Coming on the heels of recent cyberespionage news, the Wall Street Journal reported today on Pentagon plans to create a new military command focused on cyberwarfare. The new command will coordinate both offensive and defensive cyberwarfare efforts, focusing, in the latter case, on assisting the National Security Agency (NSA) and the Department of Homeland Security’s National Cyber Security Division (NCSD), the lead agency for domestic cybersecurity efforts.
This development is not surprising, given that cyberespionage is a rapidly growing and serious threat. Earlier this month, the Wall Street Journal published a story on cyberespionage attacks originating from China against the U.S. power distribution grid (reported earlier in this blog). And yesterday the Journal reported that computers holding data concerning both the developmental F-35/Joint Strike Fighter (JSF) and the United States Air Force’s air-traffic-control system had been breached. In the case of the Joint Strike Fighter breach, it appears that hackers were able to copy several terabytes of design information on the aircraft, potentially including information relating to its electronics system. Lockheed Martin, the lead contractor in the Joint Strike Fighter program, disputes the article’s representation of successful attacks, claiming that “there has never been any classified information breach.”
Further evidence of the extent of cyberespionage activities and capabilities was recently uncovered by researchers at The SecDev Group, a Canadian think tank, and the Munk Center for International Studies at the University of Toronto, who published a 52-page study in March on their efforts to track and uncover GhostNet, a malware-based cyberespionage network. GhostNet, which appears to have originated primarily in China, consists of at least 1295 infected computers in 103 countries. It was initially detected by the researchers while they were engaged to investigate reports that the computer systems of the Office of the Dalai Lama, the Tibetan Government in Exile, and several Tibetan NGOs had been penetrated. However, in tracking the source and nature of the penetration, the researchers discovered that it was connected to a much larger cyberespionage network. In fact, the Canadian researchers eventually learned that GhostNet had compromised computers in the ministries of foreign affairs, embassies, and offices of at least 21 different nations and international organizations, even including an unclassified NATO computer. Through GhostNet and its malware infections, operators are capable of taking full control of infected computers, including searching and downloading specific files, and attacking attached devices.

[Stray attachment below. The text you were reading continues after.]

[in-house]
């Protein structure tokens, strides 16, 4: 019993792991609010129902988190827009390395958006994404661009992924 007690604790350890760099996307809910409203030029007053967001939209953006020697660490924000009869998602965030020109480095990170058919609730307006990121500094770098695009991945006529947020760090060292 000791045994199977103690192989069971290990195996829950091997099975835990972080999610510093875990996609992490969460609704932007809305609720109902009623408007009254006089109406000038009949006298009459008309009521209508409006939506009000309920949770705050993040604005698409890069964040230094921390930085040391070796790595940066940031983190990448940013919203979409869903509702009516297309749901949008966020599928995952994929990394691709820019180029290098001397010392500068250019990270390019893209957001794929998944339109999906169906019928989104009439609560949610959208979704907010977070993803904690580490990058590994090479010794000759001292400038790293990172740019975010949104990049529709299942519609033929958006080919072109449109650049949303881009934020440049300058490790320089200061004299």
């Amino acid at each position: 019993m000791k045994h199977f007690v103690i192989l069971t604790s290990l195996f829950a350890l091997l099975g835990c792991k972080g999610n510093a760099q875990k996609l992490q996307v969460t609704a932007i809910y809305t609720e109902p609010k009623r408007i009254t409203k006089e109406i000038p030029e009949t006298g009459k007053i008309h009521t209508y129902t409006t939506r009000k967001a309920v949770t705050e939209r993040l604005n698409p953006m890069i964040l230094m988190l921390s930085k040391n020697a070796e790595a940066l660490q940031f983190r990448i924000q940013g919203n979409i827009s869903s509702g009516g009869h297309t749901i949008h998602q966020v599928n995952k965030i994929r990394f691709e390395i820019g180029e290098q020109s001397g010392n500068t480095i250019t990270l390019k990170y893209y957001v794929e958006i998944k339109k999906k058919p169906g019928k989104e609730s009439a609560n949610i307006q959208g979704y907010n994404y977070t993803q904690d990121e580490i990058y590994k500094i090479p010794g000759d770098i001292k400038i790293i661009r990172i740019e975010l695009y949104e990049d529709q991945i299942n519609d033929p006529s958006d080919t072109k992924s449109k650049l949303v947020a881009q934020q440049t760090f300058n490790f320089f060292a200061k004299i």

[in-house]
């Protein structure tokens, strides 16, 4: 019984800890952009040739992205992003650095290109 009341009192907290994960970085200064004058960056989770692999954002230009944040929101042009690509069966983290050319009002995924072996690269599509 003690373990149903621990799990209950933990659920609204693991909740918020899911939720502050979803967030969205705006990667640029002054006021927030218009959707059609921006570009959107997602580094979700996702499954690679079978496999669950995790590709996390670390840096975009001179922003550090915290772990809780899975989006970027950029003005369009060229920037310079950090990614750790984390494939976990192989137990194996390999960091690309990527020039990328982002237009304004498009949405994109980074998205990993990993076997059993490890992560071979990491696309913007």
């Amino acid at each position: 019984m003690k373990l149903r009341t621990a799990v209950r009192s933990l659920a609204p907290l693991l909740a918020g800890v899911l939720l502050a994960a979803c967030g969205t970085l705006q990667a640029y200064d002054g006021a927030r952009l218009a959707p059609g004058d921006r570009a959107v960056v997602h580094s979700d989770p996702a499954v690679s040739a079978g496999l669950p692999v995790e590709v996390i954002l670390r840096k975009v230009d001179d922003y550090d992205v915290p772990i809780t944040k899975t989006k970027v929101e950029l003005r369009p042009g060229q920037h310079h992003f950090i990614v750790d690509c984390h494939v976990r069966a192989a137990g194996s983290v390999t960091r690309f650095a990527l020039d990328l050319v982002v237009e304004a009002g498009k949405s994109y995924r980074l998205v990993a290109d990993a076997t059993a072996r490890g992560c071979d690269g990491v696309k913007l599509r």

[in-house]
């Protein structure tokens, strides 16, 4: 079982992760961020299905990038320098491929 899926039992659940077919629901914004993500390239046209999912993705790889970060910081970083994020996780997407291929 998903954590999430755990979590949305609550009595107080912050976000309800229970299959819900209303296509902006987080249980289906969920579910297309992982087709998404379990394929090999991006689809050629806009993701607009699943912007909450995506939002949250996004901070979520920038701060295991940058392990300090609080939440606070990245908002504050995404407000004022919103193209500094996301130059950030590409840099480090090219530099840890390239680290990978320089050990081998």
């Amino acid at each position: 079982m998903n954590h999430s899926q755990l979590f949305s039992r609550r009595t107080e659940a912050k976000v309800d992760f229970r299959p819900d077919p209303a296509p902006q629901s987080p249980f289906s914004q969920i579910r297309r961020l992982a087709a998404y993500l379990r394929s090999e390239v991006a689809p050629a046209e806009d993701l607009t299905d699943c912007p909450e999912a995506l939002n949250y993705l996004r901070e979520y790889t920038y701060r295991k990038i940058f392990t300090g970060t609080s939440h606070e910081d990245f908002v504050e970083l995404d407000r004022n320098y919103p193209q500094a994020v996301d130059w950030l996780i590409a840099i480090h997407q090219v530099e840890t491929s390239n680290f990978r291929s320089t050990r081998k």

The Defense Department’s recent Annual Report to Congress on Chinese military capabilities, released in March, notes China’s focus on the development of “Non-Contact” Warfare capabilities, including both offensive and defensive Computer Network Operations (CNO). These capabilities might be used both to enable China’s access to sensitive and highly-controlled dual-use technologies, and to enhance its development of offensive asymmetric/cyberwarfare capabilities against military and civilian networks – especially communications and logistics nodes. It should be noted that China has repeatedly denied involvement in cyberespionage attacks and has called the Defense Department’s report “severely distorted facts, and was absolutely groundless.”
Intelligence collection, including through espionage, against logistical, infrastructure, and non-military targets is nothing new. And China is not unique in its efforts to develop cyberwarfare capabilities. Indeed, computer network attack and defense are basic building blocks of United States Information Warfare Doctrine. But the large volume of information concerning national infrastructure and even military logistics that remains in unclassified networks connected to the Internet is cause of stepped-up cybersecurity efforts. The GhostNet example demonstrates that a cyberespionage effort can quickly compromise and exploit a tremendous amount of data, including dual-use (both military and civilian application) technologies and political information. Corporations and other organizations should be concerned about cyberespionage threats even if they are not handling classified information. While Lockheed Martin may be correct, in the case of the JSF attacks, that classified information was not compromised, that does not mean the cyberespionage attacks were benign.